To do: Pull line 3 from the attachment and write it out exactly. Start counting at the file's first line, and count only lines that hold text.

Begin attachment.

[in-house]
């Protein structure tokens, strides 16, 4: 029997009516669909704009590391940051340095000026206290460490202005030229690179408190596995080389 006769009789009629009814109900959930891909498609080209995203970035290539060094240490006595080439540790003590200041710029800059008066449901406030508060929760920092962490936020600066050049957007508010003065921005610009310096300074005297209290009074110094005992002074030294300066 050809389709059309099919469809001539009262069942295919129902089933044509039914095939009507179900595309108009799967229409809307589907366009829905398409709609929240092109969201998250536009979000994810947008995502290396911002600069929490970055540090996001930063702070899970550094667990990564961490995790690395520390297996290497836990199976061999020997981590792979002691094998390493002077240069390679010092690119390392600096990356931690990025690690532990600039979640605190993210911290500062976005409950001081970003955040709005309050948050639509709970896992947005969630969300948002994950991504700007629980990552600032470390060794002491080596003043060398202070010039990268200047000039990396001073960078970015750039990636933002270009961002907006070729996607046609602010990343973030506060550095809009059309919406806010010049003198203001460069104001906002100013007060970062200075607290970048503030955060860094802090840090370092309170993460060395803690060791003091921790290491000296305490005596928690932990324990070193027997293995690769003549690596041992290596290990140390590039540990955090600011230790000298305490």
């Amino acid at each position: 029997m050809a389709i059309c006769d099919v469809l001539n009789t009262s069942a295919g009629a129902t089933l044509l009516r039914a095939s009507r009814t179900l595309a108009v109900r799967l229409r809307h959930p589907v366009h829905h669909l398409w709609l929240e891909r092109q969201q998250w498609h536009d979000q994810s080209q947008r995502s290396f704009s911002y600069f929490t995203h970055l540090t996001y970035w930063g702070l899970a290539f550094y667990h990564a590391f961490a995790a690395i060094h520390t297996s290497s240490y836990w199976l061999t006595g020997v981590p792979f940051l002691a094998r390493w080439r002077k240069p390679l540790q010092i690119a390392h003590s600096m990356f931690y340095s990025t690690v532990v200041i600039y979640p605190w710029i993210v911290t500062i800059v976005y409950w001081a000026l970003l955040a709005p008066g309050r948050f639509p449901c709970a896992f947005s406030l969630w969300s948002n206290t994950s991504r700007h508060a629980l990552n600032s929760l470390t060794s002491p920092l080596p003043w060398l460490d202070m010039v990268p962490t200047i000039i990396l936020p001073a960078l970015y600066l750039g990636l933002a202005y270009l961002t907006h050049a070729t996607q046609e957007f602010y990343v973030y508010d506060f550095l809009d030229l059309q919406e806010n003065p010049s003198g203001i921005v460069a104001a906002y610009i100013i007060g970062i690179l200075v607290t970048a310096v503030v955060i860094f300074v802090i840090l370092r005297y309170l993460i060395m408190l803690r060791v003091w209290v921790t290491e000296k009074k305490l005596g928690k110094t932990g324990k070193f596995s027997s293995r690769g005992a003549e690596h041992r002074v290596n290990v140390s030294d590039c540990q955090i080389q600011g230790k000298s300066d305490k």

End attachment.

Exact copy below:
């Amino acid at each position: 029997m050809a389709i059309c006769d099919v469809l001539n009789t009262s069942a295919g009629a129902t089933l044509l009516r039914a095939s009507r009814t179900l595309a108009v109900r799967l229409r809307h959930p589907v366009h829905h669909l398409w709609l929240e891909r092109q969201q998250w498609h536009d979000q994810s080209q947008r995502s290396f704009s911002y600069f929490t995203h970055l540090t996001y970035w930063g702070l899970a290539f550094y667990h990564a590391f961490a995790a690395i060094h520390t297996s290497s240490y836990w199976l061999t006595g020997v981590p792979f940051l002691a094998r390493w080439r002077k240069p390679l540790q010092i690119a390392h003590s600096m990356f931690y340095s990025t690690v532990v200041i600039y979640p605190w710029i993210v911290t500062i800059v976005y409950w001081a000026l970003l955040a709005p008066g309050r948050f639509p449901c709970a896992f947005s406030l969630w969300s948002n206290t994950s991504r700007h508060a629980l990552n600032s929760l470390t060794s002491p920092l080596p003043w060398l460490d202070m010039v990268p962490t200047i000039i990396l936020p001073a960078l970015y600066l750039g990636l933002a202005y270009l961002t907006h050049a070729t996607q046609e957007f602010y990343v973030y508010d506060f550095l809009d030229l059309q919406e806010n003065p010049s003198g203001i921005v460069a104001a906002y610009i100013i007060g970062i690179l200075v607290t970048a310096v503030v955060i860094f300074v802090i840090l370092r005297y309170l993460i060395m408190l803690r060791v003091w209290v921790t290491e000296k009074k305490l005596g928690k110094t932990g324990k070193f596995s027997s293995r690769g005992a003549e690596h041992r002074v290596n290990v140390s030294d590039c540990q955090i080389q600011g230790k000298s300066d305490k």